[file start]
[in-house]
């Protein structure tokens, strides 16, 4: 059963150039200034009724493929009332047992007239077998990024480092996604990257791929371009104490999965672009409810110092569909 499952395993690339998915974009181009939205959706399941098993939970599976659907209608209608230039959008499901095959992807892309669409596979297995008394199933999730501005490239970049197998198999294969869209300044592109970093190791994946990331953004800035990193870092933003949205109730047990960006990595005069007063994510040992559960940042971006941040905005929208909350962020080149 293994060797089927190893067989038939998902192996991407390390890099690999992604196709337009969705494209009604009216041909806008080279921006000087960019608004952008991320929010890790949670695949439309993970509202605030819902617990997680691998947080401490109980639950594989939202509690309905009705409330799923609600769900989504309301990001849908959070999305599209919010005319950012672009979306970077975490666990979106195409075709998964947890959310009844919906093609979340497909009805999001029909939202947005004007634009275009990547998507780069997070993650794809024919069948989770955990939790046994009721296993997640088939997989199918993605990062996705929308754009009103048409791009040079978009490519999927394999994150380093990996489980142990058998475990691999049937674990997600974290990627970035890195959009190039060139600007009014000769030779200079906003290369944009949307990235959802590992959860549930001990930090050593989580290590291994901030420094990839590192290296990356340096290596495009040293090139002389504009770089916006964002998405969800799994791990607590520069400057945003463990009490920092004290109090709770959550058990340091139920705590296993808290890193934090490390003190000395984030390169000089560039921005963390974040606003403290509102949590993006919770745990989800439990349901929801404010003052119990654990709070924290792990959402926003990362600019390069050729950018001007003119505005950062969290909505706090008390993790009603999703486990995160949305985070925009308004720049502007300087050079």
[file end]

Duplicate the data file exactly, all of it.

[in-house]
């Protein structure tokens, strides 16, 4: 059963150039200034009724493929009332047992007239077998990024480092996604990257791929371009104490999965672009409810110092569909 499952395993690339998915974009181009939205959706399941098993939970599976659907209608209608230039959008499901095959992807892309669409596979297995008394199933999730501005490239970049197998198999294969869209300044592109970093190791994946990331953004800035990193870092933003949205109730047990960006990595005069007063994510040992559960940042971006941040905005929208909350962020080149 293994060797089927190893067989038939998902192996991407390390890099690999992604196709337009969705494209009604009216041909806008080279921006000087960019608004952008991320929010890790949670695949439309993970509202605030819902617990997680691998947080401490109980639950594989939202509690309905009705409330799923609600769900989504309301990001849908959070999305599209919010005319950012672009979306970077975490666990979106195409075709998964947890959310009844919906093609979340497909009805999001029909939202947005004007634009275009990547998507780069997070993650794809024919069948989770955990939790046994009721296993997640088939997989199918993605990062996705929308754009009103048409791009040079978009490519999927394999994150380093990996489980142990058998475990691999049937674990997600974290990627970035890195959009190039060139600007009014000769030779200079906003290369944009949307990235959802590992959860549930001990930090050593989580290590291994901030420094990839590192290296990356340096290596495009040293090139002389504009770089916006964002998405969800799994791990607590520069400057945003463990009490920092004290109090709770959550058990340091139920705590296993808290890193934090490390003190000395984030390169000089560039921005963390974040606003403290509102949590993006919770745990989800439990349901929801404010003052119990654990709070924290792990959402926003990362600019390069050729950018001007003119505005950062969290909505706090008390993790009603999703486990995160949305985070925009308004720049502007300087050079």